The film ends tragically, but with an epilogue that closes it on the upbeat, “what adventure will come next” attitude the series has also had, makes us realize that Bond is still Bond. The film bends the rules but it doesn’t break them. For all its seriousness and self-reflexivity, it’s a big-budget entertainment with a high action quotient, a truly dynamite thriller. It also realizes that there may be something wrong with that, but, as has been true for Bond with women (in all but one film, 1969’s On Her Majesty’s Secret Service), it’s unwilling and perhaps unable to commit.
In other words, this is a postmodern Bond, but, as mentioned, it’s also one interested in reclaiming Bond for a modern audience and not only sticking to, but recreating, formula even as it works to subvert that formula. It tries to give us one-liners, Q, Moneypenny, and all manner of other formula staples even as it shakes things up. That’s a difficult proposition, and a dangerous one, but god-dammit this movie is too good to pass up. I’m not going to argue that the film is as radical as it wants to be, but in terms of pure entertainment, it’s undeniably a winner. It runs the gamut, from the rip-roaring to the caustic and haunted, and it does it all with the smooth energy of its titular hero (recaptured here in a brilliant scene when Craig jumps onto a moving train car from a bulldozer he had just whipped into tearing that train car in half – when he lands, the back half of the train car crumbling behind him, he pauses to reattach his cuff links in a moment of pure cinematic cool).
So we have cuff-links, and we have formula subversion, and we have great action and characters, all rolled into one in what should be a mess of a film but manages to just work, and work damn well, despite the jumbled tones that ought to shoot the film in the foot (Bardem’s high camp performance in particular is much more a recollection of the Moore era than we might think, and it does admittedly clash hard against the dour spirits of much of the film). Maybe it’s just my soft spot for fiendish, devious camp ( or the fact that Bardem’s character is, in perhaps the film’s ultimate subversion, absolutely right 100% of the time about M and about Bond), but I went with it, warts and all. It’s dangerously likable, and it knows its dangerous and attempts to deal with questionably but in undeniably compelling terms from a filmic perspective (the film is stunningly shot by the best working cinematographer in the biz, Roger Deakins; it is absolutely the best looking Bond film ever). It’s a thing of bitter irony that Craig opened this revamped series with a classic play on, and rejection of, Bond’s “shaken, not stirred line” when Craig’s three films have been all about shaking Bond to his core. Now that this has been accomplished about as well as seemingly possible for a series predicated on implicit conservatism, let’s hope there’s room in this next Bond for a little martini umbrella, or something else to spice up a series which now threatens to mire itself in a glum seriousness that’s perhaps (hopefully) run its course over the past ten years.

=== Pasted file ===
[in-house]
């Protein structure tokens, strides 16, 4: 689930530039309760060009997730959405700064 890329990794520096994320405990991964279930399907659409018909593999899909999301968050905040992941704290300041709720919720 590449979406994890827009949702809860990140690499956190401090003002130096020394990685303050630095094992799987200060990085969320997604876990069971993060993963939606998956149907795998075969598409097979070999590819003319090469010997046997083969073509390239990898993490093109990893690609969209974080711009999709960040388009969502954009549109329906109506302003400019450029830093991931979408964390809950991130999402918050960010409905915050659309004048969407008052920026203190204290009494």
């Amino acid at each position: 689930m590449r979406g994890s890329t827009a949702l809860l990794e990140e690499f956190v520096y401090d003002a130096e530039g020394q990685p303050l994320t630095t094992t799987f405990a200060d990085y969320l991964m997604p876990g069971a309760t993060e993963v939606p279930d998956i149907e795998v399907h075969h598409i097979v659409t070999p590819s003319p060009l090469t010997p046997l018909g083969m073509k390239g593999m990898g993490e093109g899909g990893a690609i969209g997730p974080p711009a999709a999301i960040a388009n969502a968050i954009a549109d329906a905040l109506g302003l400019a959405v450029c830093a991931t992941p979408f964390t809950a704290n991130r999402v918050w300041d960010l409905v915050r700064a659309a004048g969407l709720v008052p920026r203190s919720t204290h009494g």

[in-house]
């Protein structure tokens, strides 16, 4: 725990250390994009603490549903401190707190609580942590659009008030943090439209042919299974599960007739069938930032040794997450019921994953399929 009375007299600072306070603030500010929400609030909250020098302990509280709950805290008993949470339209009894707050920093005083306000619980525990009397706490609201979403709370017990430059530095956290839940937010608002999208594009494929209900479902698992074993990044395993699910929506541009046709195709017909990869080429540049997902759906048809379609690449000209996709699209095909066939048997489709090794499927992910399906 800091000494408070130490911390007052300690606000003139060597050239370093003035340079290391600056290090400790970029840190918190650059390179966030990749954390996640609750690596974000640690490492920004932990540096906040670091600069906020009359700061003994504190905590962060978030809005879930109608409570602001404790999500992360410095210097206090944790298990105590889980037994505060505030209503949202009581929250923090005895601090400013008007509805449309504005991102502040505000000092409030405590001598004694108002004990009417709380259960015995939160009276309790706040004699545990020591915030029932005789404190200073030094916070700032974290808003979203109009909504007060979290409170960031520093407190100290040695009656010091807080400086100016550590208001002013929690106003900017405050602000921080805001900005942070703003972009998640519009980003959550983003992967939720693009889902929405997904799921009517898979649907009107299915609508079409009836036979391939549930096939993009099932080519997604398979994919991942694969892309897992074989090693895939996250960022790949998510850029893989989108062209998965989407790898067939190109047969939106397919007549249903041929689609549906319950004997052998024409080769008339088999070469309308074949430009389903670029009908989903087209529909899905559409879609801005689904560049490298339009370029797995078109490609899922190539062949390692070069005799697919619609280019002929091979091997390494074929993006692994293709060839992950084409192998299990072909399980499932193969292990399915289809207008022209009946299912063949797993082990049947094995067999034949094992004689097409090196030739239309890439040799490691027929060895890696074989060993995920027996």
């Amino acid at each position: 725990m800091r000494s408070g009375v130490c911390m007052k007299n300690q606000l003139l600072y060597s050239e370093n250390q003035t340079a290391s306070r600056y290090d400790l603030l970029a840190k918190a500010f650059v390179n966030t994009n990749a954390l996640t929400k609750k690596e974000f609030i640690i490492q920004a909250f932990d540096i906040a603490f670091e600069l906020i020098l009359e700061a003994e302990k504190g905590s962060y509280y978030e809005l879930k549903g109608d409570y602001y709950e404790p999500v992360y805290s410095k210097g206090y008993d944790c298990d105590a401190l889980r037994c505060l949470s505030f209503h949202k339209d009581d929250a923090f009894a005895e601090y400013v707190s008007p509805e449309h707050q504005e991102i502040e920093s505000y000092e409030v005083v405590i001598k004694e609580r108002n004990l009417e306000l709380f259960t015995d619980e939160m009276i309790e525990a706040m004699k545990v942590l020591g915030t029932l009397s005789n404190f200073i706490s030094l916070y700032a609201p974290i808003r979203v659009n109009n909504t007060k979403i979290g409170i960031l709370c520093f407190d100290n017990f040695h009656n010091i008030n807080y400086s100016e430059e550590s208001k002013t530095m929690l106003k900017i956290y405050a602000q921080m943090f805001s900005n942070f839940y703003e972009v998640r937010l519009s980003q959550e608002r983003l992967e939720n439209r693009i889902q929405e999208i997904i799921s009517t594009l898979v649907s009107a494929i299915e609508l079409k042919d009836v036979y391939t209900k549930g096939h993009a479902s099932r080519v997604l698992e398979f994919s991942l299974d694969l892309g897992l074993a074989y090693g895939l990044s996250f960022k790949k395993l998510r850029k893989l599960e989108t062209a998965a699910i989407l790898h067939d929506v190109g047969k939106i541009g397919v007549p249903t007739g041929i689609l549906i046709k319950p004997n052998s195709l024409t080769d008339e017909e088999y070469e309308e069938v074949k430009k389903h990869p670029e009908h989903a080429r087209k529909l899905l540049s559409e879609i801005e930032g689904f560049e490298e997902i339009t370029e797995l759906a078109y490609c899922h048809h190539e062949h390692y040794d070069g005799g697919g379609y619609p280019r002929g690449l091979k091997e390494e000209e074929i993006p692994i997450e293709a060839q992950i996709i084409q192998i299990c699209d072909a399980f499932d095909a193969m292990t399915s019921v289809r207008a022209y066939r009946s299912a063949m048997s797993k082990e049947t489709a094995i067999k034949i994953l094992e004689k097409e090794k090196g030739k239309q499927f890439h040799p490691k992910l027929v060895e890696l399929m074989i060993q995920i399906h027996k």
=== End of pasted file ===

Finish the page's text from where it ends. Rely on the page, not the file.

Score: 8/10 (down from 8.5 – the more I think about it the more the hard turns from sour comedy to aching drama are a problem, both narratively and ethically, and the less subversive this still fairly conservative, neoliberal film is)